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            • #7
              I like the way you think re: vasectomy. To be honest, I'd get my tubes tied if and when I have my required number of children. (But the risk of ectopic pregnancy is significantly higher - you will be surprised to know how common it is - every woman who comes into ER with abdominal pain will get a pregnancy test and an ultrasound if it's positive. It kills if undetected.) I just wouldn't trust a man with contraception and I've totally given up on finding a guy who will willingly have it. Some kind of castration complex going on. It's 75% reversible, so if a guy wants to get it reversed it's so much better than getting a tubal ligation reversed.

              Tubal ligation is not a major procedure, and there are several ways to have it, but the website you posted seems to oversimplify the downtime. I've obviously never had any pelvic surgery done, so all my knowledge is from books. From friends and actually talking to patients, the average time for the skin wounds to start healing is about 10 days, and even then it hurts - my friend had a laparoscopy for some other thing and her wounds wouldn't stick for two weeks, which can be traumatic cos' you just never know and there's not a thing the doctor can do because that's just how your body works. As for emotional impact, if you aren't fussed about surgery it's not such a big deal since you already know. Just so you know, for laparoscopy, they make a small nick in your tummy, stick this really long pump inside to fill it up with carbon dioxide and put the camera in. Then they make a couple more nicks. It makes a "pop" when they do it, kinda like popping a balloon. There are several anesthetic options which you have to discuss with your OB/GYN - but generally anesthesia these days is pretty safe even with GA. Safer than taking a car trip.

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              • #8
                Tamarind, have your tried the natural way of family planning using the Billings method.
                Quite successful, just need a bit of work like charting and abstinence.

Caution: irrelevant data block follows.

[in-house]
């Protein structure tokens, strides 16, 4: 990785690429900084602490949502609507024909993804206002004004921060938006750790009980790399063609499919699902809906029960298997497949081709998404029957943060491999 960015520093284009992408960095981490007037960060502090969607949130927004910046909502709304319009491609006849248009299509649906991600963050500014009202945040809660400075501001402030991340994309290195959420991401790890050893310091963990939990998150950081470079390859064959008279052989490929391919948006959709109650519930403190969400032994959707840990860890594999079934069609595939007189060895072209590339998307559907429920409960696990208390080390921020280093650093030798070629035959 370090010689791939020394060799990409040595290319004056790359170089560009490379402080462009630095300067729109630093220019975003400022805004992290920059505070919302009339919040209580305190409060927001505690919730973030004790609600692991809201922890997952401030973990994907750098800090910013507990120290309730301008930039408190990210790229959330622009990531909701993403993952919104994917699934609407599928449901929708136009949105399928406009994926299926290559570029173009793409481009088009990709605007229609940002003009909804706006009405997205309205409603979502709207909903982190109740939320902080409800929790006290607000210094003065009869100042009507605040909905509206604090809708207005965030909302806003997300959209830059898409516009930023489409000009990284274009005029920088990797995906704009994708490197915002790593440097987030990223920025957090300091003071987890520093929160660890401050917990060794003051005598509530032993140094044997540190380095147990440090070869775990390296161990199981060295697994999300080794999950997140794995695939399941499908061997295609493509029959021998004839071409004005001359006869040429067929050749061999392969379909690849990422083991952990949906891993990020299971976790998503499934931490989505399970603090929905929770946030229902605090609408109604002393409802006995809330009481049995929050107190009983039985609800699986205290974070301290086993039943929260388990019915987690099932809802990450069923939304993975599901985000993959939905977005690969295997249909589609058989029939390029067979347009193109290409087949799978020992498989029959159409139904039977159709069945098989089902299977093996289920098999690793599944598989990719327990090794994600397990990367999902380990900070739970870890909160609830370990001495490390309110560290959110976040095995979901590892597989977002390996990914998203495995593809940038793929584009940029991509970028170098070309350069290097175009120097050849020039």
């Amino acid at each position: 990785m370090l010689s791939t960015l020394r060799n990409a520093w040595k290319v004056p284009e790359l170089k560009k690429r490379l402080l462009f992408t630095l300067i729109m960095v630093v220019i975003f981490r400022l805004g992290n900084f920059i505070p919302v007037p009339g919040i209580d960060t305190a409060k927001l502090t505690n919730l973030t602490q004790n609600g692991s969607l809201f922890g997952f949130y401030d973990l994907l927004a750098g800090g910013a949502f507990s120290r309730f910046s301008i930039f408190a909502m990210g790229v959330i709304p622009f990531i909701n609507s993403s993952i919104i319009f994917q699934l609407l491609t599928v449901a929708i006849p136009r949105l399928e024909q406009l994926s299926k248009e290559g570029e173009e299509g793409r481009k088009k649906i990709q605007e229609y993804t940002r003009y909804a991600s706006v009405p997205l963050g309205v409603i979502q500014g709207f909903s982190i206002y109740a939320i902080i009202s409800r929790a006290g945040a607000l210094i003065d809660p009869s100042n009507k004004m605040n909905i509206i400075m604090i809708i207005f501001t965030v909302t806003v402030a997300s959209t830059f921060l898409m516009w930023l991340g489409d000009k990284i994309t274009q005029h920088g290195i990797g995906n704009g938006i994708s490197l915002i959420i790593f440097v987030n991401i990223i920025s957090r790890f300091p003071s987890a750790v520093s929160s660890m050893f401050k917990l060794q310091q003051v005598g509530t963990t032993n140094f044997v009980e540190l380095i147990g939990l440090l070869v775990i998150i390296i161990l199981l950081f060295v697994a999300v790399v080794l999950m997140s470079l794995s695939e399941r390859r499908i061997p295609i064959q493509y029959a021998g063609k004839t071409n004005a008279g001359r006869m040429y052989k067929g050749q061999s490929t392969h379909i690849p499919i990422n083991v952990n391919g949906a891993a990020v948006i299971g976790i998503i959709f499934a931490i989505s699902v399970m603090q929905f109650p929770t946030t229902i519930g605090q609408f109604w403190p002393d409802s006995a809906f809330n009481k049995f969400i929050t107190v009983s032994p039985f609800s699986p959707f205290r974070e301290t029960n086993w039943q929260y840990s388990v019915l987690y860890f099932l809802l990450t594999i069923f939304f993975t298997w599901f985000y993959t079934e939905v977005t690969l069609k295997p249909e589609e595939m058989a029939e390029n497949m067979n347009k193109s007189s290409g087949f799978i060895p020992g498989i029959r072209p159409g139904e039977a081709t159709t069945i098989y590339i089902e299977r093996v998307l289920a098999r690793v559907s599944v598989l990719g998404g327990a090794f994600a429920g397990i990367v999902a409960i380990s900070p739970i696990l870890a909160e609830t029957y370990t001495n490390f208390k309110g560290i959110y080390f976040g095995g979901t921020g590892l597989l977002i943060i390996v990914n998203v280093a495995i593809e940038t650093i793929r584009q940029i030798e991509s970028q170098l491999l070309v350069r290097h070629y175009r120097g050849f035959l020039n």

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                • #9
                  A friend was commenting what her gynae told her about ligation. The female reproductive system is like a television set. Just imagine what happens to the TV set when you don't switch it on. Short of breaking down, it turns "mouldy"

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                  • #10
                    I highly advise against any rhythm method of contraception. The rate of pregnancies from these is astounding. I'm sure anyone's who's had an "unplanned" baby from one of these (not that I have) will feel the same way. There are published figures on the main methods of contraception. If you're going to use the rhythm method, you might as well use condoms. When used correctly condoms prevent up to 97% of pregnancies.

                    In addition, the pattern of cervical mucus is used mainly to advise couples actually trying for a baby, to recognize when there is highest probability of fertilization. Not the other way round. No sane OB/GYN will recommend it for contraception.

                    Also, the medical risks of tubal ligation are well-documented and I'm sure an OB/GYN will give a better explanation than merely going moldy. It does not affect sexual activity, and there are few detrimental effects apart from the higher risk of ectopics.
                    Last edited by Aphrael; 14-10-2005, 11:14 AM.

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                    • #11
                      Aphrael, I believe my friend's gynae brought the point across very effectively, cos she changed her mind about ligation. Sometimes it's the way of communicating the point across to the patients that helps the patient make an enlightened.